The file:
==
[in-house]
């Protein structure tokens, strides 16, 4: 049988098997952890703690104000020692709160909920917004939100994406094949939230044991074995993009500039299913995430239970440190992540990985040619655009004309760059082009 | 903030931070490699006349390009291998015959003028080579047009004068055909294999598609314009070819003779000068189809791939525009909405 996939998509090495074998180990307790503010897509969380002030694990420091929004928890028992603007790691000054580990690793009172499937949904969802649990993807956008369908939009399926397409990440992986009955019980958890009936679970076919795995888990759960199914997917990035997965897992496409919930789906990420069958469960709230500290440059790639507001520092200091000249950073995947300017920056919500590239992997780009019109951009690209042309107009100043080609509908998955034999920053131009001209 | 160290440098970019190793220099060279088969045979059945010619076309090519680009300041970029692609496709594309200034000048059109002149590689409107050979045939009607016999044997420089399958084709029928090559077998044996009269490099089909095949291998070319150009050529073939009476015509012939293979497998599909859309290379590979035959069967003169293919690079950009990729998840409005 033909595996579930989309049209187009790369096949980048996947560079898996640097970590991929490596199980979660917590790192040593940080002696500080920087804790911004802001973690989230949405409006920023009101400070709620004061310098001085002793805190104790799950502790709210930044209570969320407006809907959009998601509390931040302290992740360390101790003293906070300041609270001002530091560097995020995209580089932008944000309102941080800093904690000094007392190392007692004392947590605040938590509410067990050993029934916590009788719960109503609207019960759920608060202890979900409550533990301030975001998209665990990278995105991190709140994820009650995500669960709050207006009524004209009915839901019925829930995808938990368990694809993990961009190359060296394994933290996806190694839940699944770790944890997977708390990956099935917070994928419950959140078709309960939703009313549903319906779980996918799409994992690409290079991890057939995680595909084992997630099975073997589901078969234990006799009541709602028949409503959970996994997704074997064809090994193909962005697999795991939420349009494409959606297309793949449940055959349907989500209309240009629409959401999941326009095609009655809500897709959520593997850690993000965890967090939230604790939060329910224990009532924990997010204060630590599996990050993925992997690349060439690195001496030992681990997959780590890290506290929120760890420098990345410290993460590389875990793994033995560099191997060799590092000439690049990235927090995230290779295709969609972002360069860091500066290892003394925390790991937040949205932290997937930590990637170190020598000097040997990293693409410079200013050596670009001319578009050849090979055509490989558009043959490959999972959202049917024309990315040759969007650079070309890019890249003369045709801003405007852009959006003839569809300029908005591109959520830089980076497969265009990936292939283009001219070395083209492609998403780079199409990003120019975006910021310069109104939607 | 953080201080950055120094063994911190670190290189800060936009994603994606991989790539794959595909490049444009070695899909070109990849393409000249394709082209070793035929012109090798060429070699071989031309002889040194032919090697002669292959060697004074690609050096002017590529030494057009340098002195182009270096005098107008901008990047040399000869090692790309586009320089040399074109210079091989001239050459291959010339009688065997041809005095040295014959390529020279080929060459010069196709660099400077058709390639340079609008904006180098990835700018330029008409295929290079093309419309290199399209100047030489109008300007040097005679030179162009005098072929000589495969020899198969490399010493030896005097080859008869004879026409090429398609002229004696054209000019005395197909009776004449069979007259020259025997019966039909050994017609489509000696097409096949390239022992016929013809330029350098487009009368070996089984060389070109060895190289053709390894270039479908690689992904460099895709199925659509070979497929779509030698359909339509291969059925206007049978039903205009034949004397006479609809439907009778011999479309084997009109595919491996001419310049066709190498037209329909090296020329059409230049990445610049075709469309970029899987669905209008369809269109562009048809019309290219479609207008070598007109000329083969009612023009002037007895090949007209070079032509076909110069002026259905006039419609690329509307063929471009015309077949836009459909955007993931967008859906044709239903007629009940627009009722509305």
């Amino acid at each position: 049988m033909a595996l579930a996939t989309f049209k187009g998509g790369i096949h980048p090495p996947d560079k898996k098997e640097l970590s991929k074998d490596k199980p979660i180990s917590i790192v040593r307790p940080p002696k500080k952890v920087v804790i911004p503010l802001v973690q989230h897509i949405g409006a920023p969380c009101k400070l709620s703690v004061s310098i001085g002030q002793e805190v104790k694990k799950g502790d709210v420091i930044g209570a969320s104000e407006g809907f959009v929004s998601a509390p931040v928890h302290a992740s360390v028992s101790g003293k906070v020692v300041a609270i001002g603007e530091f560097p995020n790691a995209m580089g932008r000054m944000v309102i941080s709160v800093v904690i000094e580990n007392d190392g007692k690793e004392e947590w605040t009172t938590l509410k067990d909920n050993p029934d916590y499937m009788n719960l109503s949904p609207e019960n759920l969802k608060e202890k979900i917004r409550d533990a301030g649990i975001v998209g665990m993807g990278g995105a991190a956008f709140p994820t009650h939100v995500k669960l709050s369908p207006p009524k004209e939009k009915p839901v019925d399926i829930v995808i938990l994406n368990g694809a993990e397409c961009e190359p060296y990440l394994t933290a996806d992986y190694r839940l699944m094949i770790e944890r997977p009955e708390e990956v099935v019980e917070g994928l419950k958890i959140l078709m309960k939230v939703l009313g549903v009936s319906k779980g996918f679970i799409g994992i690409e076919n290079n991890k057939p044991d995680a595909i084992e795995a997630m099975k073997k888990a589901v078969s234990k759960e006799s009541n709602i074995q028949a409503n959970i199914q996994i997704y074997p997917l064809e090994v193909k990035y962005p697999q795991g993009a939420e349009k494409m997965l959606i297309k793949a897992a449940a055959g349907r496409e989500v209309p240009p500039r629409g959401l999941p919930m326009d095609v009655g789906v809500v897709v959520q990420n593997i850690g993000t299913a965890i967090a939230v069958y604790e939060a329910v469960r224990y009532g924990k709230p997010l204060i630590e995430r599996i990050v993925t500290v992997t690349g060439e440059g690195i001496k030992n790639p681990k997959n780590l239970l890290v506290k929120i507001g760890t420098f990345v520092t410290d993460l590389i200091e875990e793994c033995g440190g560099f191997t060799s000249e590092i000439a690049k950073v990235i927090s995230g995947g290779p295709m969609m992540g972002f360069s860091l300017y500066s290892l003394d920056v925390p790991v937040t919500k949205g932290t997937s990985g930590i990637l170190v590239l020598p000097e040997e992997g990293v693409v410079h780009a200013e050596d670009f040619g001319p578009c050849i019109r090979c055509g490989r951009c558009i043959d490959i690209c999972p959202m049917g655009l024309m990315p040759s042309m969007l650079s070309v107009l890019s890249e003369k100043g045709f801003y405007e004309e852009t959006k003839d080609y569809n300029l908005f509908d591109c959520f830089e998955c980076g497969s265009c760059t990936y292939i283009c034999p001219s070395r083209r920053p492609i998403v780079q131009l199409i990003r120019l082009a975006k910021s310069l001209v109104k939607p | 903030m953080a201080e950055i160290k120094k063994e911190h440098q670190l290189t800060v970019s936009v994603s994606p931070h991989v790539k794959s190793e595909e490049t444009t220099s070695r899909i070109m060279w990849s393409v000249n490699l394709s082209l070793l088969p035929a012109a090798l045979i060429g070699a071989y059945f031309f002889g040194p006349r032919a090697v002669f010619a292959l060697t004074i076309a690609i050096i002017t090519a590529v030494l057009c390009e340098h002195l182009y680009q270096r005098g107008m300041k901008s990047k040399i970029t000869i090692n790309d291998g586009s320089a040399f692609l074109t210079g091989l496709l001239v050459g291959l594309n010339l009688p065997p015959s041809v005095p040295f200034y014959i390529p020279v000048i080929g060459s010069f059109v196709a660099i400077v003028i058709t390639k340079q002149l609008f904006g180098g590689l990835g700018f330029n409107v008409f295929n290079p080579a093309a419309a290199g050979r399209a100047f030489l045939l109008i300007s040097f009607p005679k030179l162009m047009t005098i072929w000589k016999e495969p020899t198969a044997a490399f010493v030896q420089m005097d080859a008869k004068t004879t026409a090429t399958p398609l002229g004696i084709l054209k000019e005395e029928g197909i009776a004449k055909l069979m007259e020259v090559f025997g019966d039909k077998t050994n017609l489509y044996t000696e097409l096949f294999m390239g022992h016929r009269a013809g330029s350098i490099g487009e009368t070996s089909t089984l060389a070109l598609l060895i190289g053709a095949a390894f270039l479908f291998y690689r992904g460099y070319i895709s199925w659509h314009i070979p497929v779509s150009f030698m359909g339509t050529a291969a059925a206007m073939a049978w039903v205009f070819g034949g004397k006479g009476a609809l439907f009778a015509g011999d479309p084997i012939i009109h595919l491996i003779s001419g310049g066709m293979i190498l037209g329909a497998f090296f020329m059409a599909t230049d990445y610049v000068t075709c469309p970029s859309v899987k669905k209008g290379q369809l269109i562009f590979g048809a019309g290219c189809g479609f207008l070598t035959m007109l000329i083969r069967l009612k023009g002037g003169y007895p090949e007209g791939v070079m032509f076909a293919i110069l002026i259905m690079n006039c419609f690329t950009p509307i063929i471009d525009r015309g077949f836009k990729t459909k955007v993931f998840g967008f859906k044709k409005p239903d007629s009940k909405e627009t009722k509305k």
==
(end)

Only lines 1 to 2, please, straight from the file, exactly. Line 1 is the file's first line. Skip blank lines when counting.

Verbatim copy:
[in-house]
């Protein structure tokens, strides 16, 4: 049988098997952890703690104000020692709160909920917004939100994406094949939230044991074995993009500039299913995430239970440190992540990985040619655009004309760059082009 | 903030931070490699006349390009291998015959003028080579047009004068055909294999598609314009070819003779000068189809791939525009909405 996939998509090495074998180990307790503010897509969380002030694990420091929004928890028992603007790691000054580990690793009172499937949904969802649990993807956008369908939009399926397409990440992986009955019980958890009936679970076919795995888990759960199914997917990035997965897992496409919930789906990420069958469960709230500290440059790639507001520092200091000249950073995947300017920056919500590239992997780009019109951009690209042309107009100043080609509908998955034999920053131009001209 | 160290440098970019190793220099060279088969045979059945010619076309090519680009300041970029692609496709594309200034000048059109002149590689409107050979045939009607016999044997420089399958084709029928090559077998044996009269490099089909095949291998070319150009050529073939009476015509012939293979497998599909859309290379590979035959069967003169293919690079950009990729998840409005 033909595996579930989309049209187009790369096949980048996947560079898996640097970590991929490596199980979660917590790192040593940080002696500080920087804790911004802001973690989230949405409006920023009101400070709620004061310098001085002793805190104790799950502790709210930044209570969320407006809907959009998601509390931040302290992740360390101790003293906070300041609270001002530091560097995020995209580089932008944000309102941080800093904690000094007392190392007692004392947590605040938590509410067990050993029934916590009788719960109503609207019960759920608060202890979900409550533990301030975001998209665990990278995105991190709140994820009650995500669960709050207006009524004209009915839901019925829930995808938990368990694809993990961009190359060296394994933290996806190694839940699944770790944890997977708390990956099935917070994928419950959140078709309960939703009313549903319906779980996918799409994992690409290079991890057939995680595909084992997630099975073997589901078969234990006799009541709602028949409503959970996994997704074997064809090994193909962005697999795991939420349009494409959606297309793949449940055959349907989500209309240009629409959401999941326009095609009655809500897709959520593997850690993000965890967090939230604790939060329910224990009532924990997010204060630590599996990050993925992997690349060439690195001496030992681990997959780590890290506290929120760890420098990345410290993460590389875990793994033995560099191997060799590092000439690049990235927090995230290779295709969609972002360069860091500066290892003394925390790991937040949205932290997937930590990637170190020598000097040997990293693409410079200013050596670009001319578009050849090979055509490989558009043959490959999972959202049917024309990315040759969007650079070309890019890249003369045709801003405007852009959006003839569809300029908005591109959520830089980076497969265009990936292939283009001219070395083209492609998403780079199409990003120019975006910021310069109104939607 | 953080201080950055120094063994911190670190290189800060936009994603994606991989790539794959595909490049444009070695899909070109990849393409000249394709082209070793035929012109090798060429070699071989031309002889040194032919090697002669292959060697004074690609050096002017590529030494057009340098002195182009270096005098107008901008990047040399000869090692790309586009320089040399074109210079091989001239050459291959010339009688065997041809005095040295014959390529020279080929060459010069196709660099400077058709390639340079609008904006180098990835700018330029008409295929290079093309419309290199399209100047030489109008300007040097005679030179162009005098072929000589495969020899198969490399010493030896005097080859008869004879026409090429398609002229004696054209000019005395197909009776004449069979007259020259025997019966039909050994017609489509000696097409096949390239022992016929013809330029350098487009009368070996089984060389070109060895190289053709390894270039479908690689992904460099895709199925659509070979497929779509030698359909339509291969059925206007049978039903205009034949004397006479609809439907009778011999479309084997009109595919491996001419310049066709190498037209329909090296020329059409230049990445610049075709469309970029899987669905209008369809269109562009048809019309290219479609207008070598007109000329083969009612023009002037007895090949007209070079032509076909110069002026259905006039419609690329509307063929471009015309077949836009459909955007993931967008859906044709239903007629009940627009009722509305």